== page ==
It’s not a keyword in Java 10, it’s just a reserved identifier. In other words,
“int var = 10;” is still legal.
I’m thinking we should remain as conservative as Java in those matters.
> On 8 Mar 2018, at 02.23, MG <mg...@arscreat.com> wrote:
> Hi Daniel,
> I agree that it does not make much sense to closely mirror the details of the
> Java specifications in Groovy, but I still think that simply treating var the
> same as def looses some potential for the static compilation case, e.g.:
> var myVar = new Foo()
> myVar = 123 // Allowed when var === def, forbidden if myVar has type Foo
> For different reasons (scenarios where reflection on classes is used, such as
> in my library), the same goes for
> final myField = new Foo() // myField should have type Foo
> As http://openjdk.java.net/jeps/286 correctly mentions, type inference is
> not magic, but in my mind this comes down to a 90+% solution again, namely
> that covering the two cases:
> 1) var myVar = new Foo() // myVar is of type Foo
> 2) var myVar = myMethod() // myVar is of return type of myMethod
> will cover a lot of ground, and I therefore believe it would be ok to fall
> back to var/final === def in all other cases for now. If someone wants to /
> has time, he can improve on this later.
> My 8.05762816 Cent,
>> On 08.03.2018 00:53, Daniel Sun wrote:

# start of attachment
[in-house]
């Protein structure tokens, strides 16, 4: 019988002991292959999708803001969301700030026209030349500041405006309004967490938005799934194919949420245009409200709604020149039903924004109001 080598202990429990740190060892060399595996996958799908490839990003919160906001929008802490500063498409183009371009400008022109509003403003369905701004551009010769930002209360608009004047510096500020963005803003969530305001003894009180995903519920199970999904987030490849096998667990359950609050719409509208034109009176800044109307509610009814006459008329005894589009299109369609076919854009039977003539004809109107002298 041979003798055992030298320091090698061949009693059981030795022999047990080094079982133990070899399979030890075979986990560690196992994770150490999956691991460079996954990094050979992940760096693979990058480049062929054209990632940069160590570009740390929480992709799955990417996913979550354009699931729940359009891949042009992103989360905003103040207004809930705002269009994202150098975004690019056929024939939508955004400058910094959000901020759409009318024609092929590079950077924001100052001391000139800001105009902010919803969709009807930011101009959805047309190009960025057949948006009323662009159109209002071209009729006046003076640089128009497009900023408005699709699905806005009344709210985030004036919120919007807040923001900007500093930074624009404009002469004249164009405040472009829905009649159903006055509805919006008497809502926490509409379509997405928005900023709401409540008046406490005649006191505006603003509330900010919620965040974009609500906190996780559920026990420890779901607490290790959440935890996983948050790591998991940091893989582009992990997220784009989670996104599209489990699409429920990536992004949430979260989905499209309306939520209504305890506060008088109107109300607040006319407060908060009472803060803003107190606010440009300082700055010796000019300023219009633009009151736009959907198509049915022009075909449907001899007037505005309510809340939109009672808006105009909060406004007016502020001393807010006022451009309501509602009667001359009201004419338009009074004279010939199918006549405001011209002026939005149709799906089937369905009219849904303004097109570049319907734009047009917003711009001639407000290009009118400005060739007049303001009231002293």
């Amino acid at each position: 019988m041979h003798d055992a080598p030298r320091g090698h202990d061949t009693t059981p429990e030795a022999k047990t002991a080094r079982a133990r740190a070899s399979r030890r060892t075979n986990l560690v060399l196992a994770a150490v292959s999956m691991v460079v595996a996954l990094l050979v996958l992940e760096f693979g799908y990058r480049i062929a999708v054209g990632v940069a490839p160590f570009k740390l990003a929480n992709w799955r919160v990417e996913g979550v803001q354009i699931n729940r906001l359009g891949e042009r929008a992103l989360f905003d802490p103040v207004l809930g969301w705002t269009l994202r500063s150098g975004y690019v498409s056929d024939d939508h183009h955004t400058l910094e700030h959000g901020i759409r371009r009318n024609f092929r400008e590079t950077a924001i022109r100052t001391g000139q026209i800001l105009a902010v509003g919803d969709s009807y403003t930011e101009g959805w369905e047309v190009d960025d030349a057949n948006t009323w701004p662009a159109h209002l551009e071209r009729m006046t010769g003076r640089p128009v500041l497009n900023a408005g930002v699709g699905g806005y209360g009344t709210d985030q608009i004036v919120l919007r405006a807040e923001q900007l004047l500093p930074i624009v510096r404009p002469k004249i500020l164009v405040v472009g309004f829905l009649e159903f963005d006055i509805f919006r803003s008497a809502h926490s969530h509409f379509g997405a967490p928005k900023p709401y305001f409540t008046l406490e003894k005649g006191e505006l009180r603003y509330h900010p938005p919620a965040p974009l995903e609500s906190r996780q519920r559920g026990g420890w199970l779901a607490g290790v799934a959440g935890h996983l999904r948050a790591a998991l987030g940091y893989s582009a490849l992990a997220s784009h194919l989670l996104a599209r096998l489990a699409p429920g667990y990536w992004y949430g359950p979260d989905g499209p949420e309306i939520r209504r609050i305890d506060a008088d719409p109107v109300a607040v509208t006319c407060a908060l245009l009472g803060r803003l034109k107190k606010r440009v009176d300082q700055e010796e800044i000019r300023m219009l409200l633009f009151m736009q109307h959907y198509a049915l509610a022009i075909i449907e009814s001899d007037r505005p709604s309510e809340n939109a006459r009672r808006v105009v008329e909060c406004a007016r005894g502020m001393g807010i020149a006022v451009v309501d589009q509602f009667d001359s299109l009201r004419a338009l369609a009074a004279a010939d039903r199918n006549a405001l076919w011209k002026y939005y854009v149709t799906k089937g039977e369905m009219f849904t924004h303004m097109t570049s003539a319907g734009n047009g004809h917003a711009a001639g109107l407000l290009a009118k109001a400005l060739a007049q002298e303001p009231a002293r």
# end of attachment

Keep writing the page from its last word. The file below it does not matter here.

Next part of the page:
>> Hi all,
>> As GROOVY-8498 describes as follows, in order to compatibility with
>> Java 10+, Groovy should support `var` the reserved type name. The reference
>> implementation has been pushed to master and 2.6.0 branch, you can find it
>> via the link.
>> Any thoughts?
>> This is to provide compatibility with:
>> http://openjdk.java.net/jeps/286 (Java 10)
>> http://openjdk.java.net/jeps/323 (targeted for Java 11)
>> Java 10 provides var to allow reduced ceremony by avoiding manifest
>> declaration of types for local variables for cases where type inferencing
>> can be supported. Groovy already does this with "def" and has it's own
>> approach for type inferencing within type-checked/compile static code. With
>> this in mind, it seems to make most sense for Groovy to have "var" as an
>> alias for "def" rather than closely mimic only the use cases allowed by
>>  https://issues.apache.org/jira/browse/GROOVY-8498
>> Sent from: http://groovy.329449.n5.nabble.com/Groovy-Dev-f372993.html